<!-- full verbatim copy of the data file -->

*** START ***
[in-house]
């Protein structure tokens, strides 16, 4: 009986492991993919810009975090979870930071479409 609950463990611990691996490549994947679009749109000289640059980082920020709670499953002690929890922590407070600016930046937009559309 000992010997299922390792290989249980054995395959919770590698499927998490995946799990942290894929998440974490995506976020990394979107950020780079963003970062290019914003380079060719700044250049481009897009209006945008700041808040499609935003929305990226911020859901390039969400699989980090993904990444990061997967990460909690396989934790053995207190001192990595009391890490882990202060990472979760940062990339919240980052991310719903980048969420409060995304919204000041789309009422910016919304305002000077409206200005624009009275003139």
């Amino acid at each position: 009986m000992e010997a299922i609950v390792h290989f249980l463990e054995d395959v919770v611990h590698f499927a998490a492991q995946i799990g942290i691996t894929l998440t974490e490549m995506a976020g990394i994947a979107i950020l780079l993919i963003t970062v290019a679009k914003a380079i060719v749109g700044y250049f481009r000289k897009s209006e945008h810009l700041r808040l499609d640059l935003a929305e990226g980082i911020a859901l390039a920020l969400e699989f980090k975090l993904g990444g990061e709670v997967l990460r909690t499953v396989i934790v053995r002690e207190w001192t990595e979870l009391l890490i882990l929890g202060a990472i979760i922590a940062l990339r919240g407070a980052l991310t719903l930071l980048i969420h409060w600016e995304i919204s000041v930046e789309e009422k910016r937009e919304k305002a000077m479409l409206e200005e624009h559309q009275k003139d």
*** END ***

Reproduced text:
[in-house]
């Protein structure tokens, strides 16, 4: 009986492991993919810009975090979870930071479409 609950463990611990691996490549994947679009749109000289640059980082920020709670499953002690929890922590407070600016930046937009559309 000992010997299922390792290989249980054995395959919770590698499927998490995946799990942290894929998440974490995506976020990394979107950020780079963003970062290019914003380079060719700044250049481009897009209006945008700041808040499609935003929305990226911020859901390039969400699989980090993904990444990061997967990460909690396989934790053995207190001192990595009391890490882990202060990472979760940062990339919240980052991310719903980048969420409060995304919204000041789309009422910016919304305002000077409206200005624009009275003139």
């Amino acid at each position: 009986m000992e010997a299922i609950v390792h290989f249980l463990e054995d395959v919770v611990h590698f499927a998490a492991q995946i799990g942290i691996t894929l998440t974490e490549m995506a976020g990394i994947a979107i950020l780079l993919i963003t970062v290019a679009k914003a380079i060719v749109g700044y250049f481009r000289k897009s209006e945008h810009l700041r808040l499609d640059l935003a929305e990226g980082i911020a859901l390039a920020l969400e699989f980090k975090l993904g990444g990061e709670v997967l990460r909690t499953v396989i934790v053995r002690e207190w001192t990595e979870l009391l890490i882990l929890g202060a990472i979760i922590a940062l990339r919240g407070a980052l991310t719903l930071l980048i969420h409060w600016e995304i919204s000041v930046e789309e009422k910016r937009e919304k305002a000077m479409l409206e200005e624009h559309q009275k003139d």